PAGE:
Thursday, September 15, 2016
Although I am not especially athletic or enthusiastic about sports, I’ve been thinking a lot about the paraolympics this week. Two particular aspects of this week’s news coverage stand out to me. First, Mikey Benjamin, a runner diagnosed with Autism, has been breaking records and is the first American to win gold in the 1500 meter, and will be training to hopefully compete in the Tokyo Olympics in 2020. Second, the winners’ medals have been made more accessible, with pellets inside and Braille inscriptions to better provide a sensory experience for the visually impaired. These, and many other, features of the paraolympics have struck a chord with me, and ignited my fervor to challenge the extent to which these feats are truly progressive.
I am inspired by the many athletes competing in this year’s paralympics. I appreciate the paraolympics for destigmatizing disability by shifting the perception to broadcast strength and ability. However, I find myself continuing wondering why the paralympics is separate from the Olympics. Mikey Benjamin provides an example of how often times paraolympic athletes are equally competitive to Olympic athletes, and should be viewed comparably and provided equal opportunity in competition. Of course, there is a valid argument for the paraolympics. Having separate events provides a space to excel for persons with disabilities. And, I agree, it is appropriate to have differing events for different bodies. At the same time, we have separate events for men and women to accommodate differences in physical ability; why don't we also have events for persons with disabilities? These athletes deserve equal attention, publicity, and fame for their tremendous achievements. For this reason, I believe the paraolympics should not be a separate event, but a component of the Olympics.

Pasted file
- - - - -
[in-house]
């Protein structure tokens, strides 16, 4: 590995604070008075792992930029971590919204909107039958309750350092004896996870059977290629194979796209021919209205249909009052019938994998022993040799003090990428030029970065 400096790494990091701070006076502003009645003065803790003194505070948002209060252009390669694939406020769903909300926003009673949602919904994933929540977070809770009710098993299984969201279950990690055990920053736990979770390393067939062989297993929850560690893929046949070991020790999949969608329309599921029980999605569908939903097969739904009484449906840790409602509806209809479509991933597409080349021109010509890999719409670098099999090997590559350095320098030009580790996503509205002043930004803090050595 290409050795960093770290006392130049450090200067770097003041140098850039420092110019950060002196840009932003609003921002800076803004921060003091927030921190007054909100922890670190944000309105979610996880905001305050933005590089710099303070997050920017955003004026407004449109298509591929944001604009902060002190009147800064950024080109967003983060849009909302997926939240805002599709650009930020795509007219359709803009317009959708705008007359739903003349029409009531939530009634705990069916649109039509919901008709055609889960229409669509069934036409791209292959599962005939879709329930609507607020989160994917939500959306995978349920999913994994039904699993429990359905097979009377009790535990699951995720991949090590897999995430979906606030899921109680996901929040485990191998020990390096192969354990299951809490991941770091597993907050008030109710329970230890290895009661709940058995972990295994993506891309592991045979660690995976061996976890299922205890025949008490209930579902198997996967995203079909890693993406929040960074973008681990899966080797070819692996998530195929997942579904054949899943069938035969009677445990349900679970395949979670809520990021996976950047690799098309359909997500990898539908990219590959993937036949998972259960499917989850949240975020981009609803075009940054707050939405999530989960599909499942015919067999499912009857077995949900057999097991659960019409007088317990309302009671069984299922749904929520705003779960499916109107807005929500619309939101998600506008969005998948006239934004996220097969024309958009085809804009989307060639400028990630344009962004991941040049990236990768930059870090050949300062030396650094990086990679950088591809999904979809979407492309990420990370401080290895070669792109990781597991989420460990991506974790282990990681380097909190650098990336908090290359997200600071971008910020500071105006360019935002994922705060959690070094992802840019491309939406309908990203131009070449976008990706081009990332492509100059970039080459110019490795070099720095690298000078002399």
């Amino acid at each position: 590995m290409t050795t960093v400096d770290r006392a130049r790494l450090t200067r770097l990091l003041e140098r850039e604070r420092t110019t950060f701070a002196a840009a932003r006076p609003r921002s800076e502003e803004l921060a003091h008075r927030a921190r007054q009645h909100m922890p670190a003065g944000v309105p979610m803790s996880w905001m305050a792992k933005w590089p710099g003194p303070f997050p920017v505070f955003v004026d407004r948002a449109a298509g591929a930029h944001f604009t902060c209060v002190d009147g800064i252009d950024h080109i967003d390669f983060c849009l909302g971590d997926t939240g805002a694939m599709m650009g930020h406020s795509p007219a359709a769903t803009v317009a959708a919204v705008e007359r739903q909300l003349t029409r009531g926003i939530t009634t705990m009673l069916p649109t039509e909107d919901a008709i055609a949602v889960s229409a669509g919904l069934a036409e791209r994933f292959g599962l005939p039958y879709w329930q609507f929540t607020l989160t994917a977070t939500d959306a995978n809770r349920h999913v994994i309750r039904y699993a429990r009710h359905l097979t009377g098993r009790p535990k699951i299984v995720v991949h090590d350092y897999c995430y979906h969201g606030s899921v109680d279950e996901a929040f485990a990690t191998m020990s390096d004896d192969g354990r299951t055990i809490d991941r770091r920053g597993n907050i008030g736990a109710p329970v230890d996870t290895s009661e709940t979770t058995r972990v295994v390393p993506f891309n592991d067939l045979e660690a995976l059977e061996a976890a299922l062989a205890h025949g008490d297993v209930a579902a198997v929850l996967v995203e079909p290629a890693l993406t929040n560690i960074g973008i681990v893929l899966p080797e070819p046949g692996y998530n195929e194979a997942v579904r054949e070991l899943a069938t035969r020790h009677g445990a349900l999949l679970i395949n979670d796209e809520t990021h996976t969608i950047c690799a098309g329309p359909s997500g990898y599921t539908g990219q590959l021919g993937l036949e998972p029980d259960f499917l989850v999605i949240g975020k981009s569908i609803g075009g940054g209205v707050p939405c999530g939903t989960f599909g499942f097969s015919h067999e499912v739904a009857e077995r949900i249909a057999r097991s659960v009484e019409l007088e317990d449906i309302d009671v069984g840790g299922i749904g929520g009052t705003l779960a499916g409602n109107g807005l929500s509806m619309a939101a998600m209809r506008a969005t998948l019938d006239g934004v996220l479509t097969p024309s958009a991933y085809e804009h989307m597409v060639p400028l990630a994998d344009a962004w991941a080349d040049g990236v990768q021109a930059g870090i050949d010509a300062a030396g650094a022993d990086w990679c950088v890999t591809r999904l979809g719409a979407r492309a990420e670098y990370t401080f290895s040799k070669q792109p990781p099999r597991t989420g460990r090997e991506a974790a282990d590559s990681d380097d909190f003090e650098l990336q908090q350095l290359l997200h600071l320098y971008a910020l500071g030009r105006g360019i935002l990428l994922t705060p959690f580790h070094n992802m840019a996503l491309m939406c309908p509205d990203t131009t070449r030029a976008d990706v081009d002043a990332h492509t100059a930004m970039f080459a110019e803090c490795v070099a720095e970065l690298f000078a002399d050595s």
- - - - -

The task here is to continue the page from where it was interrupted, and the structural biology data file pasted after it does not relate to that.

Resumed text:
I am delighted the paraolympics has changed their medals to provide a more well-rounded sensory experience. And yet, it took 76 years for this change. One would think that an event specifically designed for people with disabilities would have realized their medals should be distinguishable by all their athletes. I do not aim to undermine this progressive action. I seek to challenge that this should have been done sooner, and that the Olympics should likewise design their medals with the full range of ability in mind.
I hope society can embrace and cherish able-bodied and disabled athletes equally. Until that day comes, I will continue to support the incredible feats achieved by the athletes of the paraolympics.